Instead, you need to look at your life. Meditation is practice to help you be present later, in your daily life.
In some ways, it’s easier to notice that meditation is not “working” than that it is working.
You might find that despite your meditation practice, you’re finding yourself continuing to be upset by the same things. You continue to run the same mental programming, and you lack awareness of your moods.
To know when meditation is working, you need to flip this on its head. Pay close attention to moments of change in your life.
For example, you might find yourself less annoyed by things that used to bother you. You might find yourself taking a moment to think about how you want to respond before responding. And you might find yourself better able to practice nonjudgment and live in the present.
There’s no way to know if meditation is working without having awareness.
So, start with awareness. Pay attention to how you interact with the world and you’ll start to pick up on these subtle changes over time.
When does meditation usually start working?
You should expect it to take a few months to see discernable changes from your meditation practice.
It could take more or less — get a better sense for the meditation benefits timeline here. The beginning will be difficult. Your mind isn’t used to holding its attention so closely on different objects.
It also depends on how much time you’re able to dedicate to the practice. Experienced meditators measure their practice in thousands of hours of practice, rather than days or months.
If you’re able to do a weekend or weeklong meditation course, that may help. You may find that you’re able to make progress faster than if you meditated every day on your own.
That’s because during a weeklong meditation course, you’re likely to get dozens or even 100+ hours of meditation practice. That’s as much meditation practice as you’d get in a year of meditating 15 minutes per day.
Whichever route you choose, it’s important to be patient and keep with it. If you’re not seeing any changes after a while, don’t get discouraged. Instead, try to tweak your practice a little bit and see if that makes a difference. Sometimes all it takes is changing up your routine a bit to jumpstart your progress.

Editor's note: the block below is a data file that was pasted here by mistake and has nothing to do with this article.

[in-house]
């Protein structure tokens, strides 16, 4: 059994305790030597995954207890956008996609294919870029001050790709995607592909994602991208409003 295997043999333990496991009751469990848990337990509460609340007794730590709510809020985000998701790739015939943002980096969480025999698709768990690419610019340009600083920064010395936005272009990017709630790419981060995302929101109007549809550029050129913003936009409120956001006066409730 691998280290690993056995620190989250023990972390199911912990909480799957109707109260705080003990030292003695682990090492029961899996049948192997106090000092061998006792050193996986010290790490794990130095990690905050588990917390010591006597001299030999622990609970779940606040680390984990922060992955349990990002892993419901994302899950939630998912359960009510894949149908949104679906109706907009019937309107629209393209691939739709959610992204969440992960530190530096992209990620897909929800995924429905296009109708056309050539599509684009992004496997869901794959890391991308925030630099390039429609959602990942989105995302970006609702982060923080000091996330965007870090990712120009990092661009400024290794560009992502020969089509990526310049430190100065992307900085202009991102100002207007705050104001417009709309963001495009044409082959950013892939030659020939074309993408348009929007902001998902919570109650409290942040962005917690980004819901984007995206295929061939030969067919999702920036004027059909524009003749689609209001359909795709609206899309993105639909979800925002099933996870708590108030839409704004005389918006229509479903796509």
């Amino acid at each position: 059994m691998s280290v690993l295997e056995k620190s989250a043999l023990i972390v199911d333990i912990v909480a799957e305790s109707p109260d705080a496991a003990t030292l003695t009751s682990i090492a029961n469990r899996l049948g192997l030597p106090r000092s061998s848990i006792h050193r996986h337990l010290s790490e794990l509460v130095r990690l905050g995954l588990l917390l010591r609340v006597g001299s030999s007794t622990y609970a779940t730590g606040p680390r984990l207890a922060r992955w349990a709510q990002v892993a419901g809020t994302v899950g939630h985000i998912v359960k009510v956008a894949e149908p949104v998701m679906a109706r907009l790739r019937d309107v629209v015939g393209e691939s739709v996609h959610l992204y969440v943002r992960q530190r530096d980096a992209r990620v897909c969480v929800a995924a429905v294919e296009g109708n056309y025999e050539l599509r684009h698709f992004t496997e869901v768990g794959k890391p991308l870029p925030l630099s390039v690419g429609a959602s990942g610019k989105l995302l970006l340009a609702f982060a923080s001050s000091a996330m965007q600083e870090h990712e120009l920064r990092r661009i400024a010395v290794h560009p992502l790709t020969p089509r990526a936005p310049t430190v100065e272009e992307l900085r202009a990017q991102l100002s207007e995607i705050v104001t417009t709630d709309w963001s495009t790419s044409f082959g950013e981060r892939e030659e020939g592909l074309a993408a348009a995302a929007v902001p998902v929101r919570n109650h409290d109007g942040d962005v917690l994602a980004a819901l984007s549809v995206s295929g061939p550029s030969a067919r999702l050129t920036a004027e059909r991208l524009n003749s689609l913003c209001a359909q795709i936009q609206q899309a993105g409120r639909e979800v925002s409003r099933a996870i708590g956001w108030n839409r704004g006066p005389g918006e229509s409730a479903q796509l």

What does successful meditation feel like?
Successful meditation can feel easy, but successful meditation can also feel hard.
When meditation feels easy, your mind experiences extreme clarity. You find yourself living in the present moment in a way you normally aren’t able to. Calm and peaceful feelings are dominate in this experience of meditation.
When this happens, your task is to continue to focus on the present moment. At the same time, allow yourself to experience those good feelings nonjudgmentally.
When meditation feels hard, your mind is chaotic and busy and slipping often into the past and future. Anxious, frustrated feelings are dominant in this experience of meditation.
When this happens, your task is to gently bring your mind back to the present moment. At the same time, avoid judging yourself for the fact that your mind is busy.
Successful meditation can look like either one of these experiences. Meditation is simply a way to be more present and nonjudgmental in real life.
And in real life, you’re going to have easy, peaceful moments, and chaotic, stressful moments. Through all of these, you’ll need to stay present.
Have patience—the benefits of meditation can take time
When it comes to meditation, patience is key.
The benefits of practicing meditation can take time. Don’t get discouraged if you don’t see any changes right away.
When in doubt, mix up your practice. Try something new like mantra meditation or meditating for longer periods of time.
Remember that meditation is an experience that compounds over time. Small changes are happening in your mind that are imperceptible on a daily basis. But these small changes add up, and can be transformative over years.
Keep with it and be patient.
Over time, you’ll start to see the results you are looking for.
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Hi there—my name is Ryan. My mindfulness practice kicked off in 2016 after I joined a ten-day silent retreat. I started Mindfulness Box because thinking about what makes humans happy, calm, and peaceful is endlessly fascinating to me.